Friday, December 06, 2013

Nelson Mandela

Last night I gathered with a couple of friends and we debated the direction the World is heading (I lead such an exciting life!). There was a general consensus that human society is not only on the wrong track but is ultimately heading for a major fall from grace and the debate turned to the small things we, as individuals, can do to at least cushion the blow.

One thing I argued was that we needed a figure who could reach out to the people and lead them through the dark times. Throughout history such iconic people have been vital in not only rallying supporters to their cause but in proving to the powers that be that change can be achieved against overwhelming odds.

Sadly, such leaders are few and far between, largely because those they "fight" will use any means necessary to maintain the status quo and to crush those who strive for change. And for those that do eventually achieve victory against overwhelming odds, too many succumb to the allure of power and turn against their principles.

Nelson Mandela was the rare example of a leader that did not only overcome unimaginable oppression, but who did so without allowing his own ideals to become poisoned by bitterness at his lot in life.

At the time when the hope for a new America was being snuffed out in Dallas, the fascist regime of South Africa was preparing to destroy the symbol of hope for a better Africa. That Nelson Mandela, a year younger than JFK, and from a background so vastly different than America's then great son, did not allow 27 years of imprisonment to crush his hope for a better future is profound.

That a man can spend 27 years unjustly imprisoned and emerge without a shred of hatred towards those who oppressed him is a testament to his humanity. That he spoke of reconciliation and building a World of no more injustice, rather than simply look for justice for himself is an act of selflessness few of us can imagine possible. That a man so heinously victimised because of the colour of his skin should not succumb to hatred or fear of those of a different race is a lesson for everyone.

And let us not forget that this was a man who when he achieved power, did not cling on to keep it. He achieved democracy and maintained it.

Shaped by a century dominated by war, holocaust and fascist ideology Nelson Mandela, along with Mahatma Gandhi, is proof that a person of peace can defeat a message of violence, oppression and hate.

That Nelson Mandela died on the anniversary of my own Fathers passing, is poignant on a very personal level to me, and today I think of that day in 1990 when I sat with my Dad, watching the grainy footage of this elderly man being released from prison. I didn't fully understand the meaning of what I was watching, but just looking at the smile on my Dad's face said it all. This was a moment for the ages. A moment of hope at the end of a century of turmoil.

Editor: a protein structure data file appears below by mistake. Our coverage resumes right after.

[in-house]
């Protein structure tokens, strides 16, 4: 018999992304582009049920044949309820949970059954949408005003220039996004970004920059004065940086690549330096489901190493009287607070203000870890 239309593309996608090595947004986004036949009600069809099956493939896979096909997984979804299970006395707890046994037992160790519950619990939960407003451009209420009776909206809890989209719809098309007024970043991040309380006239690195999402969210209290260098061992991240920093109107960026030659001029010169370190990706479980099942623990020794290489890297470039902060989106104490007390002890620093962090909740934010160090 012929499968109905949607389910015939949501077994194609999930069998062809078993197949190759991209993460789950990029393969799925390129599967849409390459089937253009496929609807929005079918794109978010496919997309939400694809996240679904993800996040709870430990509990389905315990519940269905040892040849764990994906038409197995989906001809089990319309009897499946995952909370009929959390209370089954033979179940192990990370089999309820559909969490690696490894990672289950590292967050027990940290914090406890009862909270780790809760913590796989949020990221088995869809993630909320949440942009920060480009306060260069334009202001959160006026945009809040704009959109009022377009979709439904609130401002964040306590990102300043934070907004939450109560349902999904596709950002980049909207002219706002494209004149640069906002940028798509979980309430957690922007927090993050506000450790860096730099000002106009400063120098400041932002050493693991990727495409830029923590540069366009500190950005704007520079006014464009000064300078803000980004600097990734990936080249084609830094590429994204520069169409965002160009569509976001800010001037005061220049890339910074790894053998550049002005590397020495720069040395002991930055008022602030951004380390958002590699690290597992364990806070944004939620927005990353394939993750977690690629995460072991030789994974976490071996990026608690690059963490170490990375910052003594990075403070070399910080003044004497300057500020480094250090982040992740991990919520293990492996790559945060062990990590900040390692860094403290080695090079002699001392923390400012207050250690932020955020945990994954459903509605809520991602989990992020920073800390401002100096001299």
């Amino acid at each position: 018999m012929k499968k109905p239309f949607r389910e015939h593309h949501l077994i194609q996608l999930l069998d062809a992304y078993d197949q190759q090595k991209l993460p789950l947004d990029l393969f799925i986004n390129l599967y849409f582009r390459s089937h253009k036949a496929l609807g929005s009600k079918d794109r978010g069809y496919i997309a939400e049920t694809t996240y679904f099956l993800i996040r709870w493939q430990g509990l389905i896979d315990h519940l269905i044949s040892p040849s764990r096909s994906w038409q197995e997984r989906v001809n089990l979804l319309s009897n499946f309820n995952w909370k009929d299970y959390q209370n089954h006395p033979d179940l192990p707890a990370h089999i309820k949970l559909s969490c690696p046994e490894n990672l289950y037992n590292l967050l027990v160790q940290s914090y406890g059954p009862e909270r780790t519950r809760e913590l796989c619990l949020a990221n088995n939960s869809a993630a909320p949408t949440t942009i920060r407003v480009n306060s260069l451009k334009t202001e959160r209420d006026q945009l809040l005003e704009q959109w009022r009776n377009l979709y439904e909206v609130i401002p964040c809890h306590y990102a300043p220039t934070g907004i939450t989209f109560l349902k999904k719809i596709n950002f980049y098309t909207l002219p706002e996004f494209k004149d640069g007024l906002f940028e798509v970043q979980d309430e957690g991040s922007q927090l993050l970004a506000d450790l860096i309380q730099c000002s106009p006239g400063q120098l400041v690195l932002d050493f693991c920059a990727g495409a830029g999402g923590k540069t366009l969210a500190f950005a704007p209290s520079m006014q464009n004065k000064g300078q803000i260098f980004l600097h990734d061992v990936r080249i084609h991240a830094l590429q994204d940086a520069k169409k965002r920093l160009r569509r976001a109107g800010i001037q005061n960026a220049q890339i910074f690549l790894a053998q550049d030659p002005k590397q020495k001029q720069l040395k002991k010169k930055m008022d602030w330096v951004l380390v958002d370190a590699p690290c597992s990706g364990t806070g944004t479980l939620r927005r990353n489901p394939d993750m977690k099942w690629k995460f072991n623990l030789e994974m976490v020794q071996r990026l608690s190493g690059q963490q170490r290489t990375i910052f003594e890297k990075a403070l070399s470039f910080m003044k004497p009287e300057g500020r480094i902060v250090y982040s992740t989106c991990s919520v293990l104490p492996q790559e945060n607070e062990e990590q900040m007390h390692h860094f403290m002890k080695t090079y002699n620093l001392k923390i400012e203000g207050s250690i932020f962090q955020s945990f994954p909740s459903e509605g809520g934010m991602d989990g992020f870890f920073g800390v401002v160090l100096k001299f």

RIP Madiba, quite simply the greatest person of the 20th Century.

Friday, August 30, 2013

Simon Pegg says 'Fuck You' to Trek fans.

So this is a week or so old but my excuse for being late to the part is that I have been busy/forgetful/lazy/crap (delete as appropriate).

It seems that Mr Pegg (formerly a talented and funny chap from Spaced, Shaun of the Dead etc) has taken umbrage at my recent criticism of Star Trek Into Darkness.  OK, so maybe it wasn't directly aimed at me, but I certainly count myself amongst the Star Trek fans that consider 'Into Darkness' the worst Trek film ever made.

I think what's most disappointing with these comments from Pegg are that of all the actors in that god awful movie I'd have thought that he would be the last one to turn of the fans. After all, he's a self proclaimed geek himself.  And we're supposed to stick together against bully's and cower under tables/bushes/hastily erected box forts (delete as appropriate) as one.  It's the geek code.

There are plenty of problems with his rant. Firstly, claiming that the fans who hate Into Darkness are doing so 'just because it is famous now' is beyond insulting. Star Trek was and still is the largest and most successful TV franchise in history. It held this status long before JJ Abrams came along. It also has one of the most successful movie franchises of all time.

Sure it is correct that the movies have never held the mainstream appeal that Star Wars had, but that is unimportant if becoming mainstream means pissing on your entire history.

And to use the argument that because Star Trek Into Darkness has made more money at the box office than the other Trek films doesn't make something good.  Four out of Five Twilight movies have made more money than the Trek films, but that doesn't change the fact that they are steaming piles of crap that only demonstrate how teenagers IQs have regressed over the last generation.  And of course I could mention the fact that if you take inflation into account, both Star Trek: The Motion Picture and Star Trek IV: The Voyage Home made more money that Into Darkness, but that's just me being childish.